Monday morning arrived. One of the Scouts and I were anxiously awaiting the arriving of our camp councilor and the schedule of the troop’s afternoon activities for the week.The Scout had broke his arm Saturday evening and he was wondering if it would be worthwhile for him to stick around for the week. Yes, he could work on merit badges during the morning sessions, but would there be activities he could take part in during the afternoon session?

            The camp councilor brought the schedule after breakfast during the first merit badge session. I looked it over and when the Scout returned to the campsite we reviewed it together. Yes, the swimming activities and climbing tower were out for him, but we agreed that he could participate in 3/4 of the rest of the schedule. The assistant scoutmaster offered to work with him on his First Class Rank during those activities that he would not be able to partake in. The Scout decided to stay for the week.

            I decided to leave camp early Monday afternoon. I said goodbye to the Scouts as they left for their first afternoon troop activity, which happened to be a nature canoe trip. I did sit down at the picnic table to play a couple quick hands of rummy with Eymard, our acting scoutmaster for the week. After we both won a game I decided it was time to leave.

            I think the Boy Scouts will have a great time at Many Point this summer. They have a fun afternoon schedule and are enjoying their merit badge classes. The camp staff seems pumped and enthusiastic which will really help the Scouts have a fun and enjoyable week.

            Where is your troop going to camp this summer?

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              I saw it many times during my 30 years as a scoutmaster. That first year at a week long summer camp causes some boys to grow up a bit, sometimes more than a bit. It is their first time away from home, parents, and family for that long of a period. Unfortunately, once in awhile a boy becomes home sick and leaves camp during the week, but that has been a rare occurrence. More often than not, the new boy completes the week and stands taller and prouder when he arrives home.

              Saturday’s edition of the comic strip For Better Or For Worse touches on this subject of growing up, and it does it with a mention of camp. I enjoyed it. I bet you will also. The comic strip can be read at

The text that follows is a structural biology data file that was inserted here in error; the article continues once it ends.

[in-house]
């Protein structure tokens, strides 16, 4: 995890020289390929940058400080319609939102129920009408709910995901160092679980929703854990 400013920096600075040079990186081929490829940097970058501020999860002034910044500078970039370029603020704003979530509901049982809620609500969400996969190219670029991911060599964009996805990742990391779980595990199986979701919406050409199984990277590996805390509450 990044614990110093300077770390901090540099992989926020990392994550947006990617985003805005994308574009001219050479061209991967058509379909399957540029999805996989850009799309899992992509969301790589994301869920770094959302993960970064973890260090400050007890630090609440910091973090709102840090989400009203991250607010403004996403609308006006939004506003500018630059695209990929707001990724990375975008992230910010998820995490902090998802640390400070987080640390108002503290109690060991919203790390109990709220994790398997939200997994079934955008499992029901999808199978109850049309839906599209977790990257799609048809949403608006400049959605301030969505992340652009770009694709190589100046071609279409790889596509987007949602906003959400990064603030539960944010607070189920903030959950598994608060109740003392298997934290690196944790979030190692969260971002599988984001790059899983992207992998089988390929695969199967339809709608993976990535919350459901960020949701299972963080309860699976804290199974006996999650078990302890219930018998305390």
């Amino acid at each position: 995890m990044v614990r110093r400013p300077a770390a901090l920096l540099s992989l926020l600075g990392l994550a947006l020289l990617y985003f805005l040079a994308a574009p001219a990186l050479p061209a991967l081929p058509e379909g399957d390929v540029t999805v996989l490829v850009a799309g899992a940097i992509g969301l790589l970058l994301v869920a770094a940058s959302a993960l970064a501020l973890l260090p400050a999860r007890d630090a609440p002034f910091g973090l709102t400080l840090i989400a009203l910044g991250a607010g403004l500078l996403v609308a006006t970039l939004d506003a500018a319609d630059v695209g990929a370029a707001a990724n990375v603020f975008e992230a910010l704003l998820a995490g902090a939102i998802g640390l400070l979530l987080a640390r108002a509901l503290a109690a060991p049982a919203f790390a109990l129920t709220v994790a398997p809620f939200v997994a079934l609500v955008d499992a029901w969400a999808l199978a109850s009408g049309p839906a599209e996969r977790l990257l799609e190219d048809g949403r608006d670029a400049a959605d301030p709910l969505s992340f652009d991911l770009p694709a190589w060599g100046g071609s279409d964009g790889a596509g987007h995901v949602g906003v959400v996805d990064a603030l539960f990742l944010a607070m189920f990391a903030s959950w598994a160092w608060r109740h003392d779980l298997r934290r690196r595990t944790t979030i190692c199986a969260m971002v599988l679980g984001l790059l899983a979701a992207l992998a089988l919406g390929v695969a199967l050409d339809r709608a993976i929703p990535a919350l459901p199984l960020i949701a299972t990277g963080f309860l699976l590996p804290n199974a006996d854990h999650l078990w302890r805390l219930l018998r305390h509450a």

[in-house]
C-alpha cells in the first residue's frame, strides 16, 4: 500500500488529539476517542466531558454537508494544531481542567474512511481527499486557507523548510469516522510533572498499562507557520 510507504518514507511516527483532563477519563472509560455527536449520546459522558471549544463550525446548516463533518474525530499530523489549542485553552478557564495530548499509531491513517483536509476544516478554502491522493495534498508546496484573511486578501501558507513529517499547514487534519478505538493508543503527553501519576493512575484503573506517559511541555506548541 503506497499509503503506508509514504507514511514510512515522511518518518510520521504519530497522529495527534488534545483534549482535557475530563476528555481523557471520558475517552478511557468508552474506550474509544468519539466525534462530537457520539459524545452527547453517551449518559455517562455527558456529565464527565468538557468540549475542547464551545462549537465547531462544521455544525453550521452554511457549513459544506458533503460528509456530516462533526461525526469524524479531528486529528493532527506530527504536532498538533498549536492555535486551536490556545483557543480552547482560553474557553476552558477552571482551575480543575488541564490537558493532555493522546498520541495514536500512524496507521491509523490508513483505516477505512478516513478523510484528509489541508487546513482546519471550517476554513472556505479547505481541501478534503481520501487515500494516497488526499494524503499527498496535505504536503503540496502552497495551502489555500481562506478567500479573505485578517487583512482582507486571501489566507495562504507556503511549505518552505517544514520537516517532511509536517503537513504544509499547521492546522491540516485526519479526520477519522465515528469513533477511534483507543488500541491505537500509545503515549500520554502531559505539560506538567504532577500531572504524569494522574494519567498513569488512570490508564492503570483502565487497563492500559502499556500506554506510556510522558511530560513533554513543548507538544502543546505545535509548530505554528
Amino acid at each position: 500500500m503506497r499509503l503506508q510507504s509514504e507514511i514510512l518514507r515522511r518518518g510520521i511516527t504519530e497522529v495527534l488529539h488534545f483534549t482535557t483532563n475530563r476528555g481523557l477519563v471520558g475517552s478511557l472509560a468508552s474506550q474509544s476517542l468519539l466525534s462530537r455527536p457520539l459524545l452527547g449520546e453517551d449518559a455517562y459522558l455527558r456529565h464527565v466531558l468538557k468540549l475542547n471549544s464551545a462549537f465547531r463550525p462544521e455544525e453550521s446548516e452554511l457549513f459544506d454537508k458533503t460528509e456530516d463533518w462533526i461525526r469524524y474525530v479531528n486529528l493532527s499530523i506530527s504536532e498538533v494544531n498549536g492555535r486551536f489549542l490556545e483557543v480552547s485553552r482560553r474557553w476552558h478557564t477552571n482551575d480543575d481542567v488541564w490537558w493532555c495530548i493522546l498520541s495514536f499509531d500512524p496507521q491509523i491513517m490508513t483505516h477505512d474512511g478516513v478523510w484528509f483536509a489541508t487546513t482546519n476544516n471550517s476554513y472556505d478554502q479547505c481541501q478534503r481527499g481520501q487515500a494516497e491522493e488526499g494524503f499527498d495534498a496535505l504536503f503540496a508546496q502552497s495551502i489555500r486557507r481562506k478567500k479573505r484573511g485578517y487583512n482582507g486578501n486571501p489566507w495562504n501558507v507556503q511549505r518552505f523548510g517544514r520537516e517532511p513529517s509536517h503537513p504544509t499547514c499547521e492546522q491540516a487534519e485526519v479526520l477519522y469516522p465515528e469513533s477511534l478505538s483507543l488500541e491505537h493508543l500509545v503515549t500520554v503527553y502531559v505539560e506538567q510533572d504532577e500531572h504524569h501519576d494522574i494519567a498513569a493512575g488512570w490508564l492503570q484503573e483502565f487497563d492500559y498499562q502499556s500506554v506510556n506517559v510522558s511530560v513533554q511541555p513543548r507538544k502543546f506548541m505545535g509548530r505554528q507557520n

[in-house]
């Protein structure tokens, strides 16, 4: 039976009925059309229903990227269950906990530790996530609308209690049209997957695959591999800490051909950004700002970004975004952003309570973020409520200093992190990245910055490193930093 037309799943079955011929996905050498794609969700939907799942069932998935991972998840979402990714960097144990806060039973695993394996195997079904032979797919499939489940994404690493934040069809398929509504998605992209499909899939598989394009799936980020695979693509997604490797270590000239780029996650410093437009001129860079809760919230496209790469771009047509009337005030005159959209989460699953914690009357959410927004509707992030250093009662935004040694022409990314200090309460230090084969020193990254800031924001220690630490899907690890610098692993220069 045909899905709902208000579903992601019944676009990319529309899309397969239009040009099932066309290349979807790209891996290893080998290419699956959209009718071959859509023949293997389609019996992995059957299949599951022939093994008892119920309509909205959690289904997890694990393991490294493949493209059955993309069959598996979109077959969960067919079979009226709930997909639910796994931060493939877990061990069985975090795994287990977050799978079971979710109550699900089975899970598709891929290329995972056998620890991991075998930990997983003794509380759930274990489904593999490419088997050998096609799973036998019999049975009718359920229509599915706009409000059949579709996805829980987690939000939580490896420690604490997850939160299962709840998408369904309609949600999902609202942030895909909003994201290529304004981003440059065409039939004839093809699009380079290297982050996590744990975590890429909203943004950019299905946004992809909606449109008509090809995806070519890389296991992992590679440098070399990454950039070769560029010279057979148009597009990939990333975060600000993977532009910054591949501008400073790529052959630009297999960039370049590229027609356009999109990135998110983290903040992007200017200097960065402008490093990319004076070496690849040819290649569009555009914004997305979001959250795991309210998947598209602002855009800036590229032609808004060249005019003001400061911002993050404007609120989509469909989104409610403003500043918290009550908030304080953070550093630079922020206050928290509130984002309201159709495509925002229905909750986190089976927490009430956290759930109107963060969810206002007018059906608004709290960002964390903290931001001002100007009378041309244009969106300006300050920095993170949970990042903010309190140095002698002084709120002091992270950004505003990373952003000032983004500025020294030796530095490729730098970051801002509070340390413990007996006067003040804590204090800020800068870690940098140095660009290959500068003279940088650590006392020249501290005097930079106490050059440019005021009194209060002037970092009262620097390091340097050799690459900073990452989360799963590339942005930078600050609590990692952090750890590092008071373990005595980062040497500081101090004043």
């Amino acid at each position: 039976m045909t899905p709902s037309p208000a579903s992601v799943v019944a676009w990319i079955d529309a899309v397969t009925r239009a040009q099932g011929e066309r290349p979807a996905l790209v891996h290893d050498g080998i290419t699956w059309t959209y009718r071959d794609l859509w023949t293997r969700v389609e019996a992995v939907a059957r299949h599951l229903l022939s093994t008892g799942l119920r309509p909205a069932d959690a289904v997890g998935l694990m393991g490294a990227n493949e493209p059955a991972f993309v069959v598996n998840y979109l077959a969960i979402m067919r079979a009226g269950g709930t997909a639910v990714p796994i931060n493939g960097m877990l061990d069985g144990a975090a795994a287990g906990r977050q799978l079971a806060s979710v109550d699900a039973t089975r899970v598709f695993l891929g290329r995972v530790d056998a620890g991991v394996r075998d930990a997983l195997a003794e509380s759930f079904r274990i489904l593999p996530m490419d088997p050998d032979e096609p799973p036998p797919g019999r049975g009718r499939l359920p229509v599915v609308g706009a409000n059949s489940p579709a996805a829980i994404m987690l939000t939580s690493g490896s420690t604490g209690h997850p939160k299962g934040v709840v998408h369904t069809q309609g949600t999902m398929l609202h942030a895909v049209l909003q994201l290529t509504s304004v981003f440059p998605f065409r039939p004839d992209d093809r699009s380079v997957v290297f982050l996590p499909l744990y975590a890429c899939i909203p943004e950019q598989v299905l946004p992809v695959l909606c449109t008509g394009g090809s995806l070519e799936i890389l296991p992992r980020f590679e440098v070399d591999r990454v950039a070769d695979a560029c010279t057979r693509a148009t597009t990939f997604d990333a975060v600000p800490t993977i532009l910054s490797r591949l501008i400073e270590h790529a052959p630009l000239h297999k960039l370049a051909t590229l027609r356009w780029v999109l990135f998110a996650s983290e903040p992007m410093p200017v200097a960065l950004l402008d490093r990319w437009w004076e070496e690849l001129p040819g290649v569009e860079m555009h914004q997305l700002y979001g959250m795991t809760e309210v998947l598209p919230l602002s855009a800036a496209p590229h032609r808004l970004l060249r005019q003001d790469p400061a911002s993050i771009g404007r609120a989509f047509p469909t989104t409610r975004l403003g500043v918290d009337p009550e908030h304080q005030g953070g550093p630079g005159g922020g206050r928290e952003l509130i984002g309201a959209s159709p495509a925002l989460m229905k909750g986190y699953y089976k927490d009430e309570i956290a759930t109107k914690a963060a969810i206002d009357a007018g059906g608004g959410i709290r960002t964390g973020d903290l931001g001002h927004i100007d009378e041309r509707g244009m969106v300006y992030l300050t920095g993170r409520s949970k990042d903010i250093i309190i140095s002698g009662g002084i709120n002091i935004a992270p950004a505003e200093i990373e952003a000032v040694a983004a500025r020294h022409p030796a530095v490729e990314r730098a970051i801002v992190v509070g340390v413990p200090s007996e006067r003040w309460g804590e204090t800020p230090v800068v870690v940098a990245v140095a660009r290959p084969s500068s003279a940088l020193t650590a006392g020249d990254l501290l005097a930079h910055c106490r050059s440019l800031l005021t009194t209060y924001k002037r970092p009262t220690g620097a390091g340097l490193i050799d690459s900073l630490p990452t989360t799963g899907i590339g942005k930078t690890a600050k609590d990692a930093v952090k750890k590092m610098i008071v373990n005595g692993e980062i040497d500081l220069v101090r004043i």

What do you think?

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                I had a dandy dream this morning. I paid an “out of season” visit to the Buckskin Camp of Many Point Scout Camp to check in on the campsite Troop 68 has been using for a number of years. I was quite surprised to find the camp staff at the Seton campsite preparing to set up the new climbing towers. This shocked me! But I knew the camp was making improvements. After all, in real life a new Handicrafts Lodge and Nature Lodge had been built this year. Back to the dream, I decided to help the staff prep the site for the new towers. The campsite would actually be a decent site for the towers, more centrally located, but I had always thought the old site was a good place for the towers also. Oh well, our troop would have to move to a different campsite next year.

                In the dream I left the campsite for a moment (it seems to be just a few minutes). When I came back not only where the two towers completed but other things had been added. There was a new course for gas-biking (?), and a short zip-line which ended at a new small manmade lake. And there was still more construction going on for other things. My first thought was that the Seton Campsite is not this big! (Typical for a dream, isn’t it?) My next thought was that they are turning summer camp into an amusement park. It is at this point that I woke up.

                Needless to say, I was a little upset and confused when I woke up. Then I began thinking. I hope I never see a Boy Scout summer camp turn into an amusement park atmosphere. That would really kill the whole premise of the Scouting program. Valleyfair, Six Flags, and Disneyland are not good places to earn merit badges and learn life skills. This is one dream I do not want to see come true.